How do we seize those accidents as opportunities for reform? How do we widen those cracks into effective footholds? We do so by making the most of the surplus values that I’ve been describing, not least by using them to enrich our rhetorical accounts of the world we have and, more importantly, of the world we want. After all, simply turning our backs on them will not make them go away. The ease with which they can be tapped into in even the schematic sort of ekphrasis that I’ve offered here shows how available they are as affective resources to be used, if not by us then by others (and here I take a step toward what I think is accelerationism’s more pragmatic side).

However (and here I take a step back from what I think is accelerationism’s more deterministic side), this is not to suggest that to use those surplus values is to take them as they come. Indeed, if surplus values are interpretively at play, simply taking them as they come would be insufficient in part because it would fail to offer the prospect of interpretive profit, perhaps the greatest surplus value of them all. It would, ironically, be insufficiently “capitalist”—it would be to treat accidents as providential chance operations, something that would make any self-respecting capitalist recoil.

No, to make use of surplus values is to set in motion a process that involves judging those values (what do we mean by “labor,” what do we mean by “productivity,” what do we mean by “circulation”) as well as those occasions where we feel that they have been rightly or, as has perhaps been more often the case in recent years, wrongly invested (the investment, for example, of ideas of labor to arguments for “right to work” bans on unionization, of productivity in arguments for rising executive salaries, and of circulation in arguments for the exemption of international corporations from national taxation).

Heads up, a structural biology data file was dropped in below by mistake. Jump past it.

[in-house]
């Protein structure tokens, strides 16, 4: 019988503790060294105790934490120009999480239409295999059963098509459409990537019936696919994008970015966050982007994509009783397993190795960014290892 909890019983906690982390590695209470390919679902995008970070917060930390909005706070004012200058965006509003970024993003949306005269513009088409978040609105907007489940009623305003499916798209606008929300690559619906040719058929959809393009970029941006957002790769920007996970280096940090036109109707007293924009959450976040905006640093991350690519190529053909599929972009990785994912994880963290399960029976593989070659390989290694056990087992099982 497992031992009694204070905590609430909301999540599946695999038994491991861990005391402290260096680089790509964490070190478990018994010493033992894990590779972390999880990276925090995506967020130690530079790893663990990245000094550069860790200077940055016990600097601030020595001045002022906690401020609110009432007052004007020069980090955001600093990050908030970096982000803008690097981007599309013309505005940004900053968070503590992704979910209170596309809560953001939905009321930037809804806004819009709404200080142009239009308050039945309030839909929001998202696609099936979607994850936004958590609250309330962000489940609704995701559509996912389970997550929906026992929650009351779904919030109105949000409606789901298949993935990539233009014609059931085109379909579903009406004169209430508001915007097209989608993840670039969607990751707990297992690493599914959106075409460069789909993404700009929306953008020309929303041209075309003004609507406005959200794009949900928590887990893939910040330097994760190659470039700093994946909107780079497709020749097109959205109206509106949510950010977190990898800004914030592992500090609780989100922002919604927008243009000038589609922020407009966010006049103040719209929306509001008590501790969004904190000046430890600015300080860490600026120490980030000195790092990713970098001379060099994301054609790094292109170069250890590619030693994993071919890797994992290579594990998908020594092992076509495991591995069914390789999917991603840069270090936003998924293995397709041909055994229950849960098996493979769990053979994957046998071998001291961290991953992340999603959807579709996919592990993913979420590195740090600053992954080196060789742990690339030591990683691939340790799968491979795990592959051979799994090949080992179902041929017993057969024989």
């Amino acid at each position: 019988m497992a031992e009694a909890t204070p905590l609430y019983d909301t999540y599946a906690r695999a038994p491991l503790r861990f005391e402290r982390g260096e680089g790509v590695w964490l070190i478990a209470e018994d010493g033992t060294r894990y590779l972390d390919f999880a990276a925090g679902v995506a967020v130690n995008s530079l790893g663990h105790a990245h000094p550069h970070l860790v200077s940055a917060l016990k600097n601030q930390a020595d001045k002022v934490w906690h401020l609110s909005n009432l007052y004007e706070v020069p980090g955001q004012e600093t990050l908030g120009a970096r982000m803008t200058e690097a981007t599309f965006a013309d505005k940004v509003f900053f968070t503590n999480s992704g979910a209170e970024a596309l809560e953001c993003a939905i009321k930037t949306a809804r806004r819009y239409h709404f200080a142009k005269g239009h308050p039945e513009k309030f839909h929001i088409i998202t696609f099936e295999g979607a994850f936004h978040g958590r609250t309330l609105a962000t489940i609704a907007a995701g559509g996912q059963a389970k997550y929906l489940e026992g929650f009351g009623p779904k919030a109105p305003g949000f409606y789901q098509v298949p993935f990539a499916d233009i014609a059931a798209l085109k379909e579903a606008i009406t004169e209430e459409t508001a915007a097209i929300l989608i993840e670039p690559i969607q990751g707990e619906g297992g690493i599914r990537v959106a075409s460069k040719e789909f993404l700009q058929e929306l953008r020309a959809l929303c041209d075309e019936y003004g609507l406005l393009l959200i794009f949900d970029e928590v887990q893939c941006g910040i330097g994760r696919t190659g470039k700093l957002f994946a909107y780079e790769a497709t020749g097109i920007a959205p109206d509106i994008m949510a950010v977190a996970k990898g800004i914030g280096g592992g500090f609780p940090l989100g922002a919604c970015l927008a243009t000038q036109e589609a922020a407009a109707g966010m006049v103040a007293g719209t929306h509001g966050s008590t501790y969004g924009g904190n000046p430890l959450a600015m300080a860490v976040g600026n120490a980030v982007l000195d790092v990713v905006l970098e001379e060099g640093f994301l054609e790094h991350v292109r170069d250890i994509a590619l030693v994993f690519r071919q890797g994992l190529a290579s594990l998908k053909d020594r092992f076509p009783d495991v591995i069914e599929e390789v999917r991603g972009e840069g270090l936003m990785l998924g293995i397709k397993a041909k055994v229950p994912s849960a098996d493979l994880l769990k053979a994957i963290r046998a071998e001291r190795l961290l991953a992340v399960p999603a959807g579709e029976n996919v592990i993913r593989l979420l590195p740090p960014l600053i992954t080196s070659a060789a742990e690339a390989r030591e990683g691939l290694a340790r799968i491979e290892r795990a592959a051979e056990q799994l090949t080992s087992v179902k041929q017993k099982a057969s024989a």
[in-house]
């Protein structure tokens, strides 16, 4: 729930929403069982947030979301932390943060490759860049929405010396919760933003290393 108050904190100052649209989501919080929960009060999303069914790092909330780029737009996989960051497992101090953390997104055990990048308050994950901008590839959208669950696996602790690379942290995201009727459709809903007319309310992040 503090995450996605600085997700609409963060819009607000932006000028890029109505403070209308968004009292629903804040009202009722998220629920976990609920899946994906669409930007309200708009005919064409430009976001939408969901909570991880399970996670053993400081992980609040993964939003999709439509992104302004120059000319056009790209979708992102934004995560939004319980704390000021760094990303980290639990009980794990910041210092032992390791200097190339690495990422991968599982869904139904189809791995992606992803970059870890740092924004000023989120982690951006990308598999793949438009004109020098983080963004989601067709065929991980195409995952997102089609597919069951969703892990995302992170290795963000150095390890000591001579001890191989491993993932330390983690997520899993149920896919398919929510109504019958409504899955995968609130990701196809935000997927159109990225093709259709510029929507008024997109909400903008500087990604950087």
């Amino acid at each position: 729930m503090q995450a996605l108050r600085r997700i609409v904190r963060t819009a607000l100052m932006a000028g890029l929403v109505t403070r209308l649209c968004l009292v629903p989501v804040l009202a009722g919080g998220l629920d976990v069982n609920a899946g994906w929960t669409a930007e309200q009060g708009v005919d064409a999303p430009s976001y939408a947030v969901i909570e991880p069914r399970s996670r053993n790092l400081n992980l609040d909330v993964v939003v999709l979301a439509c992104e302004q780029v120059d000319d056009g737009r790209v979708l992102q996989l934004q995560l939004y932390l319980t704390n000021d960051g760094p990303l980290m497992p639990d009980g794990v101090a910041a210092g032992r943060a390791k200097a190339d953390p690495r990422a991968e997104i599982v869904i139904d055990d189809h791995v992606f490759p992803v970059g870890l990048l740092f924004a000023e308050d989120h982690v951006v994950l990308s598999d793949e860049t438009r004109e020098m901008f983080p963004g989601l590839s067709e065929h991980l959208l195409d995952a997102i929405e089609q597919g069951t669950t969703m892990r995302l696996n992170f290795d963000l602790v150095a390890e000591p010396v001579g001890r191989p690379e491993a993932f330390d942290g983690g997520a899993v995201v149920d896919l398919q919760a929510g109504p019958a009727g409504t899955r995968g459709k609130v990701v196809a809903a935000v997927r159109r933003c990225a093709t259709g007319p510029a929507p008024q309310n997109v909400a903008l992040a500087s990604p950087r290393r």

This judging of values and their investments belongs to a broader strategy that in my introduction I suggested might be called value leveraging. Value leveraging begins by acknowledging that we find ourselves in a market of values—an affective economy—in which some values trade higher than others depending on the kinds of interest that they attract. When encountered in works of art, values can, as I’ve tried to show, be made to generate surplus values—that is, interpretations of them that exceed and even contradict their premises. These surplus values can then be funneled back into the market as new sources of affective revenue allowing one understanding of a value to be leveraged against another. FDR engaged in something like value leveraging when in his 1941 “Four Freedoms” speech he leveraged a collective understanding of freedom against an individualist one, a move that allowed him to introduce a suite of century-defining social-democratic policies on the grounds that they ensured “freedom from want.”